Prevalence of premenstrual syndrome and its relationship to depressive symptoms in first-year university students

Saudi Med J. 2017 Nov;38(11):1125-1131. doi: 10.15537/smj.2017.11.20526.

Abstract

To determine the prevalence of and factors influencing premenstrual syndrome (PMS) in first-year students at a university health campus and to evaluate the relationship between depression and PMS. Methods: This cross-sectional study was conducted on a population of 618 university students from March to June 2016 at Dokuz Eylül University, Izmir, Turkey. Data were collected using the Premenstrual Syndrome Scale (PMSS), Beck Depression Inventory and Student Identification Form. The data were analyzed with Version 20.0 of the Statistical Package for the Social Science. Descriptive statistics, Pearson's chi-square test, and Chi-square test for trend, and independent samples t test and logistic regression analysis were used. Results: The prevalence of PMS in the university students was 58.1%. Premenstrual syndrome was significantly higher in students who smoked, drink alcohol, and consumed a large amount of fatty and high-calorie foods, in students who had a bad to very bad perception of their economic situation, and those who had any chronic disease or anemia (p less than 0.05). Premenstrual syndrome was significantly higher in students who had a risk of depression (p less than 0.01). A statistically significant relationship was determined between the risk of depression and PMSS total score and all PMSS subscale scores except for appetite changes (p less than 0.01). Conclusion: Premenstrual syndrome was found in more than half of the students who participated in the study. Premenstrual syndrome was higher in students who had a chronic disease and/or an unhealthy lifestyle. There was a statistically significant relationship between PMS and risk of depression. Students who have PMS symptoms should be evaluated for the risk of depression.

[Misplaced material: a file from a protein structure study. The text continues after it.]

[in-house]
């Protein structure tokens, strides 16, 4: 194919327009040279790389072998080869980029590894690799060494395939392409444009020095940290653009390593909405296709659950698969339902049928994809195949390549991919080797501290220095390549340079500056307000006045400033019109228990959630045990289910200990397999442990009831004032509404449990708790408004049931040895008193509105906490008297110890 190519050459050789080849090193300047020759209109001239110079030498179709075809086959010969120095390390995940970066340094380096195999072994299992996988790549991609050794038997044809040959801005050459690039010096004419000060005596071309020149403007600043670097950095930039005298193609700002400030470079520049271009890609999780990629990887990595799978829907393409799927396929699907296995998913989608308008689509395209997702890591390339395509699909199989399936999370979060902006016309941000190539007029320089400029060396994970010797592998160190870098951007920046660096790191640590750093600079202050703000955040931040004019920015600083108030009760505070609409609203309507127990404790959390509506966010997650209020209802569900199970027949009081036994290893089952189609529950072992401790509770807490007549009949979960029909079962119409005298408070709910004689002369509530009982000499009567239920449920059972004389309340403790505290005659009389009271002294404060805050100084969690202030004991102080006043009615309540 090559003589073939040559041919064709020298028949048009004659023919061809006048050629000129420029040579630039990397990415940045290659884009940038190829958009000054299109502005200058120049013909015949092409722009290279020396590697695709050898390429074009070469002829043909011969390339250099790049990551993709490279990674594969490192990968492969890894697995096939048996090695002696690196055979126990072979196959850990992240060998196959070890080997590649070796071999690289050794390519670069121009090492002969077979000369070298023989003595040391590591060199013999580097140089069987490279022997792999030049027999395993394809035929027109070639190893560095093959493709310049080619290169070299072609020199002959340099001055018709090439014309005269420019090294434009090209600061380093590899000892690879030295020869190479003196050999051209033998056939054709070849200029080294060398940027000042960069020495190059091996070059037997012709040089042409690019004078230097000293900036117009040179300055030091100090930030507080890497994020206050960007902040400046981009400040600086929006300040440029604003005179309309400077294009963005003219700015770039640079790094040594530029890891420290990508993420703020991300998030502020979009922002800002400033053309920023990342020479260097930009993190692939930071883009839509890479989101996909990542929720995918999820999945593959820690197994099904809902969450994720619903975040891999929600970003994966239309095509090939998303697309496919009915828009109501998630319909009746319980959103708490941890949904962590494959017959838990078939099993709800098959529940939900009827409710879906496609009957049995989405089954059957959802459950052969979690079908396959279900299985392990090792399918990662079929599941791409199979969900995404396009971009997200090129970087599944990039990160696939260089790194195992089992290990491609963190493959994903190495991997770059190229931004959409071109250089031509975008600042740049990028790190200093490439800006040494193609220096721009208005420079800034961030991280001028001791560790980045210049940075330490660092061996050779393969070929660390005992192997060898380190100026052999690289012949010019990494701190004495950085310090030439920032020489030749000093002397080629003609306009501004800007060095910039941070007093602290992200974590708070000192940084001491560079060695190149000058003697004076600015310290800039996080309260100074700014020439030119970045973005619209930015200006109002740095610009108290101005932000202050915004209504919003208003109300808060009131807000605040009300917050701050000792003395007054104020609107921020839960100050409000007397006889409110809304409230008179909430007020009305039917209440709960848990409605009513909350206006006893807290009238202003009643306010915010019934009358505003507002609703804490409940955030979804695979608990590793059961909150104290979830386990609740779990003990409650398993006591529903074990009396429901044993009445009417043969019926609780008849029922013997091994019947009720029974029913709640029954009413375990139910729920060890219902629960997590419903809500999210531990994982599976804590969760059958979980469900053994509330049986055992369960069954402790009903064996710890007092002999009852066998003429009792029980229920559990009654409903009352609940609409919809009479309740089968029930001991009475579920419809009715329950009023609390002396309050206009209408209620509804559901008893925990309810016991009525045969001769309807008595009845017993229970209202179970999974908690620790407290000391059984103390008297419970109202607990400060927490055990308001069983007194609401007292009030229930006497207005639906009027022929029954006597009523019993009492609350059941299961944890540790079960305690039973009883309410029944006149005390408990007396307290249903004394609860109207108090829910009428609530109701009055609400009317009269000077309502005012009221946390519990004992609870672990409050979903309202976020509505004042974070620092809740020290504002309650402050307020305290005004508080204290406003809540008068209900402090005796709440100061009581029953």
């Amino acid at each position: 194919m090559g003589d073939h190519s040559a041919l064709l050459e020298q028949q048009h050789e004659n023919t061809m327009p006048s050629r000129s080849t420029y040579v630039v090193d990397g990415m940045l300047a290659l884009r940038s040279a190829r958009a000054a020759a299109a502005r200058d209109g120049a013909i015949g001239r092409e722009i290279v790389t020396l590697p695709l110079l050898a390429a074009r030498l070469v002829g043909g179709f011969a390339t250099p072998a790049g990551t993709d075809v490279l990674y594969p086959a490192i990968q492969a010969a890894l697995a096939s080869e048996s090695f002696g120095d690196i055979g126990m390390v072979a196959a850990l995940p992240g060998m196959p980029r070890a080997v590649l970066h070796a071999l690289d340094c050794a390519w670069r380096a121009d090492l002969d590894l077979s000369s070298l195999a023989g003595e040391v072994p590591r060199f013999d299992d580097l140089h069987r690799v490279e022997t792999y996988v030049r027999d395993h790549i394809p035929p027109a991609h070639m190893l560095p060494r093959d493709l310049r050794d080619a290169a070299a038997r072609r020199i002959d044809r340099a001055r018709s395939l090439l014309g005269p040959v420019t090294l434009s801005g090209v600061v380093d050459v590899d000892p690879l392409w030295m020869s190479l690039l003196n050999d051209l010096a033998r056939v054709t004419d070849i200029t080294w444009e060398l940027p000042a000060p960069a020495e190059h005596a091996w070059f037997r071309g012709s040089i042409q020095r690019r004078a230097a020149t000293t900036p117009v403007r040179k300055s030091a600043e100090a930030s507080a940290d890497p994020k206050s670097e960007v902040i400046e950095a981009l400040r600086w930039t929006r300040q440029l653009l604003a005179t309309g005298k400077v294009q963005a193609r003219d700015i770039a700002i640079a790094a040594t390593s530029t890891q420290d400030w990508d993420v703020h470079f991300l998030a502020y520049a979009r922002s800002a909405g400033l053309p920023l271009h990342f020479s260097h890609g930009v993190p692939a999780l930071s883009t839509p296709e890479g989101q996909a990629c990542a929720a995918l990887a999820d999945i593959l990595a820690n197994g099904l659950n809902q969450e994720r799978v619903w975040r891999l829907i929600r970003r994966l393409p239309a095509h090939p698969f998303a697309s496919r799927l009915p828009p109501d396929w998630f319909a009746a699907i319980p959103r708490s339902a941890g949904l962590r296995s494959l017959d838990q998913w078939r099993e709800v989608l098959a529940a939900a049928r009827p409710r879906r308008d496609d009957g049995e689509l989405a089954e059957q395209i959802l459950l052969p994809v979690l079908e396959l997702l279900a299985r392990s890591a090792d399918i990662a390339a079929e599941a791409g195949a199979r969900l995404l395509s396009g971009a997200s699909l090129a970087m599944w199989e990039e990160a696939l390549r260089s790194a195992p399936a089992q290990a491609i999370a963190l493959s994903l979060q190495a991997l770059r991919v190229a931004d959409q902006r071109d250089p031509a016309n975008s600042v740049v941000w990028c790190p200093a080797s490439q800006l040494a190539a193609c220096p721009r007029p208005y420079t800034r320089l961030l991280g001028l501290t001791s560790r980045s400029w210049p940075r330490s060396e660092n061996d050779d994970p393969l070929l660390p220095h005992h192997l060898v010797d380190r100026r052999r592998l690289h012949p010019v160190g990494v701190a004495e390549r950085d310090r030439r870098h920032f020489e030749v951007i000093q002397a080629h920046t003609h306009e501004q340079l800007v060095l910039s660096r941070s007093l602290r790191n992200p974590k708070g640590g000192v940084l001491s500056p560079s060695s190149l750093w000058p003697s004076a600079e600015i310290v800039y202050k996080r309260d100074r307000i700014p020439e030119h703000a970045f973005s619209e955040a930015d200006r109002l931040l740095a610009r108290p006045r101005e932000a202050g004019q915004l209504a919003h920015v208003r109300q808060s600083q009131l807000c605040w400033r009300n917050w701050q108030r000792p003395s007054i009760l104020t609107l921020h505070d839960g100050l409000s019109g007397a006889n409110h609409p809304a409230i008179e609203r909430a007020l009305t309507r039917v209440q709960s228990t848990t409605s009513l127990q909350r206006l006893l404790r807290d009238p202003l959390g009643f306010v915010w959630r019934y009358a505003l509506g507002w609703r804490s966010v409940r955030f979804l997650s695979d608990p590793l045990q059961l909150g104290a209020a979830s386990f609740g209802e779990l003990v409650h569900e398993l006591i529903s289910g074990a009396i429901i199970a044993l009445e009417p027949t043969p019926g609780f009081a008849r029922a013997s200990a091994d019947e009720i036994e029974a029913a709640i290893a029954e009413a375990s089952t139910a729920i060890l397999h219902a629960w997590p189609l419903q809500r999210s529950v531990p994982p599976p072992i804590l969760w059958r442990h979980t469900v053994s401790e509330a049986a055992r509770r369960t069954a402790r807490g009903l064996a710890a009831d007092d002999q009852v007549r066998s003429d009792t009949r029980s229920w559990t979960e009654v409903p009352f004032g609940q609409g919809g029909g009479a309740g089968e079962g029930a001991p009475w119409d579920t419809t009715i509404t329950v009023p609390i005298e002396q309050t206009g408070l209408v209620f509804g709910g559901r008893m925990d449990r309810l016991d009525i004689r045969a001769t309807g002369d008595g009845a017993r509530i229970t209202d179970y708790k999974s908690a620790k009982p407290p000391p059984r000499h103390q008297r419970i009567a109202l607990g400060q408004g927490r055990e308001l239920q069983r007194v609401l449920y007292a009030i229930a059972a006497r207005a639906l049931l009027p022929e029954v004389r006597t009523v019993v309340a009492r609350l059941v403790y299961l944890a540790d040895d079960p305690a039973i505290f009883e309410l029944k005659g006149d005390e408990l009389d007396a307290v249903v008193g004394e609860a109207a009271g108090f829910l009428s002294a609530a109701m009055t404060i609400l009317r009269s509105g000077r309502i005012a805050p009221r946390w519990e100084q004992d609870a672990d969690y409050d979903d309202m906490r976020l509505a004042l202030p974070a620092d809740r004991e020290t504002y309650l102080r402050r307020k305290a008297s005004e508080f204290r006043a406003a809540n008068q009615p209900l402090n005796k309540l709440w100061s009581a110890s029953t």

MeSH terms

  • Adult
  • Cross-Sectional Studies
  • Depression / etiology*
  • Female
  • Humans
  • Premenstrual Syndrome / epidemiology*
  • Premenstrual Syndrome / psychology
  • Prevalence
  • Students / psychology*
  • Turkey / epidemiology
  • Universities*
  • Young Adult